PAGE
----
To the eastward loomed far-away peaks ’neath the still starry arch of the sky;
By the light of the full moon that swung from a curtain of cloud like a lamp,
I saw that my tent had gone down in the storm, as we passed by the camp.

’Tis a small thing, or chance, such as this, that decides between hero and cur
In one’s heart. I was wet to the skin, and my comfort was precious to her.
And her aunt was away in the city—the dining-room fire was alight,
And the uncle was absent—he drank with some friends at the Royal that night.

He came late, and passed to his room without glancing at her or at me—
Too straight and precise, be it said, for a man who was sober to be.
Then the drop of one boot on the floor (there was no wife to witness his guilt),
And a moment thereafter a snore that proclaimed that he slept on the quilt.

Was it vanity, love, or revolt? Was it joy that came into my life?
As I sat there with her in my arms, and caressed her and called her ‘My wife!’
Ah, the coward! But my heart shall bleed, though I live on for fifty long years,
For she could not cry out, only plead with eyes that were brimming with tears.

Not the passion so much brings remorse, but the thought of the treacherous part
I’d have played in a future already planned out—ay! endorsed in my heart!
When a good woman falls for the sake of a love that has blinded her eyes,
There is pardon, perhaps, for his lust; but what heaven could pardon the lies?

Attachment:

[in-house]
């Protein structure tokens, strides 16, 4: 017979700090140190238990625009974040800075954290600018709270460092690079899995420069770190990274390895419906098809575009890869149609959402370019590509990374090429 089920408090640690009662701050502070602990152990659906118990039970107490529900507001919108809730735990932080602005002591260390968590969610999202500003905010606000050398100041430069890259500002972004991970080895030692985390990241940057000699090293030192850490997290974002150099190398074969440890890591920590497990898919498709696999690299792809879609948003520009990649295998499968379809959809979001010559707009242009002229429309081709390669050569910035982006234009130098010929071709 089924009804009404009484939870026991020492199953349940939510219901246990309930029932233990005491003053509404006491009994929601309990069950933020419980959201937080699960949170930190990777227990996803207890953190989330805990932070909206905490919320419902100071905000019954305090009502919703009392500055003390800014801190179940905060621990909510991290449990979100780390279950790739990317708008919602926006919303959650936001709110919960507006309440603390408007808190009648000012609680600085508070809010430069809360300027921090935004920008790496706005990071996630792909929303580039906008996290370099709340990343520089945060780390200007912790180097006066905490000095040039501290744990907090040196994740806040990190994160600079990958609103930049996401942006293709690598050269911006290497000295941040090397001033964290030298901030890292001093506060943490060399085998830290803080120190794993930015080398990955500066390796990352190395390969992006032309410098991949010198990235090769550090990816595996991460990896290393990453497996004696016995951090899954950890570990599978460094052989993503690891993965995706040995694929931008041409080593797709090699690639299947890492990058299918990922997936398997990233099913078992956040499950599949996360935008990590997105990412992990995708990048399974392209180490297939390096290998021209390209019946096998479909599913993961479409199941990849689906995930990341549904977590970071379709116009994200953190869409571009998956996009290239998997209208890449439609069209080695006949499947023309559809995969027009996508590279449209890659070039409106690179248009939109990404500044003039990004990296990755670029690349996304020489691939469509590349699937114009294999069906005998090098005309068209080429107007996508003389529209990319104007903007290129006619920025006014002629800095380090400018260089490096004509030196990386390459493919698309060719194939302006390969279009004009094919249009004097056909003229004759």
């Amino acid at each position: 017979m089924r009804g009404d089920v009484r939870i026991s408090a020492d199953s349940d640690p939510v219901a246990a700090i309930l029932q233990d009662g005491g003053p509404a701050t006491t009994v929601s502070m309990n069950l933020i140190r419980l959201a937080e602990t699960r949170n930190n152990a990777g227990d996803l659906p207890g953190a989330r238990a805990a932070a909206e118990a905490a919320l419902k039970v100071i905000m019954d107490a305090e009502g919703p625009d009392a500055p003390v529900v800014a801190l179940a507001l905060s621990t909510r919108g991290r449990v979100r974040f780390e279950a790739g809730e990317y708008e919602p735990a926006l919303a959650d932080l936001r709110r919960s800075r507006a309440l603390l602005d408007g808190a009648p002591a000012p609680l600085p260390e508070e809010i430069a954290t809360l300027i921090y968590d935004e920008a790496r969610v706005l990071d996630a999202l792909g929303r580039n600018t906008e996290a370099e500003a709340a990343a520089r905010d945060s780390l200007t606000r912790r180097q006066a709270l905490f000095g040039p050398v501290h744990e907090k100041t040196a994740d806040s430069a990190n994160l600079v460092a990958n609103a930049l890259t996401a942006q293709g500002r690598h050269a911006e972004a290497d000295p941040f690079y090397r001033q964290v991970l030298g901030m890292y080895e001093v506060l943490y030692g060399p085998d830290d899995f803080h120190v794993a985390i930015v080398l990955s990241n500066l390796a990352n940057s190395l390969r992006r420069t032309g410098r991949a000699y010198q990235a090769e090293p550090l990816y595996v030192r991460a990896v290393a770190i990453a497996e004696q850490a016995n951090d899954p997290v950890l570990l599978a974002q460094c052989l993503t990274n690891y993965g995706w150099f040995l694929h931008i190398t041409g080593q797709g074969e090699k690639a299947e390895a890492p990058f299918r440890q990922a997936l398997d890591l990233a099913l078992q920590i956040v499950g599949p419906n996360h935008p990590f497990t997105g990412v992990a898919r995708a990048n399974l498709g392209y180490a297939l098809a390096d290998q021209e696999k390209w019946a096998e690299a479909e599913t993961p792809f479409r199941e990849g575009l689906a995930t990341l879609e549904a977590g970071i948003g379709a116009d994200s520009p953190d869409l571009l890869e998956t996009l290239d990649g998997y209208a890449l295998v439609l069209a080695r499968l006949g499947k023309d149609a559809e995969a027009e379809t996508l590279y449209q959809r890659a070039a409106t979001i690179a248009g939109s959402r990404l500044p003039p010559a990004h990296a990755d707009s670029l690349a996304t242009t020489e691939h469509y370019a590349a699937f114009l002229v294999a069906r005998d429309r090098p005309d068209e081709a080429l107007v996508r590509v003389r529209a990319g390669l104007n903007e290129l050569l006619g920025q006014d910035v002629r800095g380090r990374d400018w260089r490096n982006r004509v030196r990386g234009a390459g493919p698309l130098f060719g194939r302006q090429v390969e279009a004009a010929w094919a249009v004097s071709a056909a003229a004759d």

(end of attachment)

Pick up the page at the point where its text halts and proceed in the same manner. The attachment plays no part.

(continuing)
And ‘What does it matter?’ I said. ‘You are mine, I am yours—and for life.
‘He is drunk and asleep—he won’t hear, and to morrow you shall be my wife!’
There’s an hour in the memory of most that we hate ever after and loathe—
’Twas the daylight that came like a ghost to her window that startled us both.

Twixt the door of her room and the door of the office I stood for a space,
When a treacherous board in the floor sent a crack like a shot through the place!—
Then the creak of a step and the click of a lock in the manager’s room—
I grew cold to the stomach and sick, as I trembled and shrank in the gloom.
He faced me, revolver in hand—‘Now I know you, you treacherous whelp!
‘Stand still, where you are, or I’ll fire!’ and he suddenly shouted for help.
‘Help! Burglary!’ Yell after yell—such a voice would have wakened the tomb;
And I heard her scream once, and she fell like a log on the floor of her room!

And I thought of her then like a flash—of the foul fiend of gossip that drags
A soul to perdition—I thought of the treacherous tongues of the hags;
She would sacrifice all for my sake—she would tell the whole township the truth.
I’d escape, send the Doctor a message and die—ere they took me—for Ruth!

Then I rushed him—a struggle—a flash—I was down with a shot in my arm—
Up again, and a desperate fight—hurried footsteps and cries of alarm!
A mad struggle, a blow on the head—and the gossips will fill in the blank
With the tale of the capture of Drew on the night he broke into the bank.

In the cell at the lock-up all day and all night, without pause through my brain
Whirled the scenes of my life to the last one—and over and over again
I paced the small cell, till exhaustion brought sleep—and I woke to the past
Like a man metamorphosed—clear-headed, and strong in a purpose at last.

She would sacrifice all for my sake—she would tell the whole township the truth—
In the mood I was in I’d have given my life for a moment with Ruth;
But still, as I thought, from without came the voice of the constable’s wife;